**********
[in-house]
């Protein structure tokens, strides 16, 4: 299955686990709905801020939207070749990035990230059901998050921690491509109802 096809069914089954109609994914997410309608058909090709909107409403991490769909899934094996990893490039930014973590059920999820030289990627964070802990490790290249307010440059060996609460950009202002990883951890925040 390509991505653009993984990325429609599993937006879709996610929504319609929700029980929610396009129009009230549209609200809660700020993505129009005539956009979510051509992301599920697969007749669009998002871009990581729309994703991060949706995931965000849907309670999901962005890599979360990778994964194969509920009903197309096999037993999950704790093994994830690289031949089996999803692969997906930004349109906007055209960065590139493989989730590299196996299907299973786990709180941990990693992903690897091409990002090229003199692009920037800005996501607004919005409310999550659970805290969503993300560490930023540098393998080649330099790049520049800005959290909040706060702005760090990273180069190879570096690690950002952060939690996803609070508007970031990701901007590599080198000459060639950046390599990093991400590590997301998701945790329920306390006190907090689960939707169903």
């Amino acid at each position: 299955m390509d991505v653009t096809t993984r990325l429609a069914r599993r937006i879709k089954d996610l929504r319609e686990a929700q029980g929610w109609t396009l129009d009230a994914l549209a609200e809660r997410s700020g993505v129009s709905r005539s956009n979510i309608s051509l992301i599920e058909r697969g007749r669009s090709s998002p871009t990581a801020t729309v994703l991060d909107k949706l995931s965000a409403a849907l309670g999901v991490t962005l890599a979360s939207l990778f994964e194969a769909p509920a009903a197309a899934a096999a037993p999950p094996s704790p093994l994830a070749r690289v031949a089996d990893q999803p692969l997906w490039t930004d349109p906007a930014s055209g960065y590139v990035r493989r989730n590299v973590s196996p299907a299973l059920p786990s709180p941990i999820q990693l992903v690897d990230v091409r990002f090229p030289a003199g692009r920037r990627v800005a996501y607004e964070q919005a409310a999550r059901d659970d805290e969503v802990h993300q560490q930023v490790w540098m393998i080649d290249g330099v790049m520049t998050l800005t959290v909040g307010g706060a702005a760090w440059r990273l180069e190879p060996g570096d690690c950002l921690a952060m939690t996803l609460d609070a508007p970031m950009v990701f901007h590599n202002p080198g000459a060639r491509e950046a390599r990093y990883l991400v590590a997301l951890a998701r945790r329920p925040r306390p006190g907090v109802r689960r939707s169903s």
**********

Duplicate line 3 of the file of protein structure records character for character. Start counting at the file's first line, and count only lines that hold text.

């Amino acid at each position: 299955m390509d991505v653009t096809t993984r990325l429609a069914r599993r937006i879709k089954d996610l929504r319609e686990a929700q029980g929610w109609t396009l129009d009230a994914l549209a609200e809660r997410s700020g993505v129009s709905r005539s956009n979510i309608s051509l992301i599920e058909r697969g007749r669009s090709s998002p871009t990581a801020t729309v994703l991060d909107k949706l995931s965000a409403a849907l309670g999901v991490t962005l890599a979360s939207l990778f994964e194969a769909p509920a009903a197309a899934a096999a037993p999950p094996s704790p093994l994830a070749r690289v031949a089996d990893q999803p692969l997906w490039t930004d349109p906007a930014s055209g960065y590139v990035r493989r989730n590299v973590s196996p299907a299973l059920p786990s709180p941990i999820q990693l992903v690897d990230v091409r990002f090229p030289a003199g692009r920037r990627v800005a996501y607004e964070q919005a409310a999550r059901d659970d805290e969503v802990h993300q560490q930023v490790w540098m393998i080649d290249g330099v790049m520049t998050l800005t959290v909040g307010g706060a702005a760090w440059r990273l180069e190879p060996g570096d690690c950002l921690a952060m939690t996803l609460d609070a508007p970031m950009v990701f901007h590599n202002p080198g000459a060639r491509e950046a390599r990093y990883l991400v590590a997301l951890a998701r945790r329920p925040r306390p006190g907090v109802r689960r939707s169903s």